BEIJING (AdAge.com) -- Lenovo Group's comeback as the world's fourth-largest PC maker is getting a major adrenalin shot this week with the hiring of Hewlett-Packard executive David Roman as VP-chief marketing officer.
Mr. Roman, a former Apple Computer exec, was VP-worldwide marketing communications for H-P's Personal Systems Group, and played a big role in the resurgence of H-P's PC business.
At Lenovo, he is charged with building a brand that seems to be on a roll, with global sales up 33% year-on-year in the last quarter of 2009. Last month, Lenovo posted its strongest results in six quarters -- and its second consecutive quarter in the black -- with a net profit of $79.52 million for the last three months of last year.
Lenovo "became the fastest-growing PC manufacturer in the world among the top five," said Beijing-based CEO Yuanqing Yang. "Now, we have a tremendous opportunity to take our business to new heights. [Mr. Roman] brings to Lenovo outstanding experience in the PC sector, a strong background in building brands and driving demand, and a vision for breakthrough creative marketing that will fuel our growth in the global commercial and consumer technology market."
Before joining H-P, Mr. Roman led international and corporate marketing for Nvidia, an industry leader in graphics and media processors, and held marketing roles at Apple Computers including VP-worldwide advertising and brand marketing.
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"Lenovo represents a fantastic opportunity to join a company on the rise, with a unique global culture, a history of innovation leadership and a bright future not only in PCs, but as a leader in consumer and commercial technology," Mr. Roman said.
Mr. Roman fills a role left empty when Deepak Advani returned to IBM Corp. in March 2009, a dark period for the Chinese company that bought IBM's PC division in 2004. In the U.S. and Europe, Lenovo focused on corporate sales rather than home computers, an approach that fell apart when the global recession hit corporate budgets for IT purchases.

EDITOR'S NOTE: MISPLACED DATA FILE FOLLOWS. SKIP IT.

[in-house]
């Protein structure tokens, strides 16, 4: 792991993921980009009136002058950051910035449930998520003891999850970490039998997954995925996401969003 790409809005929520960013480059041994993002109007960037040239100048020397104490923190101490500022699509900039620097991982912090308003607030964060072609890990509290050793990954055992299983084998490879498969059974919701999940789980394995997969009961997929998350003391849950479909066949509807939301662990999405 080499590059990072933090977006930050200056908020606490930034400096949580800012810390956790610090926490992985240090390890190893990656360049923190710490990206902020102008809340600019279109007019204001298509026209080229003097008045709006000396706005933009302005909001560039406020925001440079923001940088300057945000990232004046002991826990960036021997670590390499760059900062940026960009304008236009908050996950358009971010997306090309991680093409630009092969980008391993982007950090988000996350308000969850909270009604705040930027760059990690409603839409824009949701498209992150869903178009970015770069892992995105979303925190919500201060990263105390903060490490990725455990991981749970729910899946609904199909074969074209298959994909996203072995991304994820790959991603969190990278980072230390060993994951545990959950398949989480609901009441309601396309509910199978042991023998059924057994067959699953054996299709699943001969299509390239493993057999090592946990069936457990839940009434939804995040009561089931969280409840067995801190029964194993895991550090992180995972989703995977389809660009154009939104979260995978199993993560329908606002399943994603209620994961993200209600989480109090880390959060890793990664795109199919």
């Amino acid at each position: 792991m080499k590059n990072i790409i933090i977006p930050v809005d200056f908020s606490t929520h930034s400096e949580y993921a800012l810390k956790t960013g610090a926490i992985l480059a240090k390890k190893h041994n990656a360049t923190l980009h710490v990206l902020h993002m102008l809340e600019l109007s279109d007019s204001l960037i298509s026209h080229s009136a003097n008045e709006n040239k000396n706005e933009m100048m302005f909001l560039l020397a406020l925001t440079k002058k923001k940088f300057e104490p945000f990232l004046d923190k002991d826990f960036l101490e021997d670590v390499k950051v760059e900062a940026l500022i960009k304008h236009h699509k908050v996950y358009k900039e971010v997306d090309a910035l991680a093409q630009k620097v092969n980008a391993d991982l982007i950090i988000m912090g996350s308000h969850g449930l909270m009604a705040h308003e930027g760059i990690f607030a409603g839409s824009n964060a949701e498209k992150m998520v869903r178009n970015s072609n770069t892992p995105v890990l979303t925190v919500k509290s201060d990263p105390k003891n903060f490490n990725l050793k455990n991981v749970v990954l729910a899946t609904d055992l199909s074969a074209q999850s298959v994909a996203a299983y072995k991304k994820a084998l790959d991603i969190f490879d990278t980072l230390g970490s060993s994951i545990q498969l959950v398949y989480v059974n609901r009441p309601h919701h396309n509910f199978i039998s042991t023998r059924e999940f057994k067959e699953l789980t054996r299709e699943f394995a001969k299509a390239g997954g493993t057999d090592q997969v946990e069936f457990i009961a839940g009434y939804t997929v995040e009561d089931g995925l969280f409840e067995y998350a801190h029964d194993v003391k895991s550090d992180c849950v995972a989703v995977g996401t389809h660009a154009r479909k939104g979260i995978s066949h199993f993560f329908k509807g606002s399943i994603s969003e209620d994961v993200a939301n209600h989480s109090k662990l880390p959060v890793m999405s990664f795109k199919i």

During the last quarter of 2008, sales plummeted 20%, leading to a $97 million loss, and Lenovo laid off about 11% of staff in early 2009. After cutting costs, Lenovo revised its strategy, mainly by focusing on domestic sales in home-market China until the U.S. and Europe showed signs of a rebound. That recovery strategy appears to be working and sales are growing again.
Mr. Roman was hired by H-P in 2005 along with Satjiv Chahil, the senior VP-worldwide marketing, to revive the flagship (but then-flagging) Personal Systems Group, which houses all of H-P's computer products from notebooks and netbooks to monitors and mobile computing devices.
Messrs. Roman and Chahil, working with Goodby, Silverstein & Partners, San Francisco, started their mission with hip young red-haired Olympic medal snowboarder Shaun White and filmed his midsection and hands while he seemed to pluck and drag graphics and images from his life onto his personal computer. "The Computer Is Personal Again" campaign was a critical and consumer success, helping H-P overtake chief rival Dell for the No. 1 spot in the world and then the U.S. under the new marketing direction.
Messrs. Chahil and Roman are also credited with pushing a holistic marketing strategy that included incorporating marketing thinking into everything from product design to online ads.
An H-P spokeswoman said Mr. Chahil, who is retiring, is interviewing candidates to replace himself, and Mr. Roman's duties have been divided among several staffers until a replacement is found.
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Contributing: Beth Snyder Bulik
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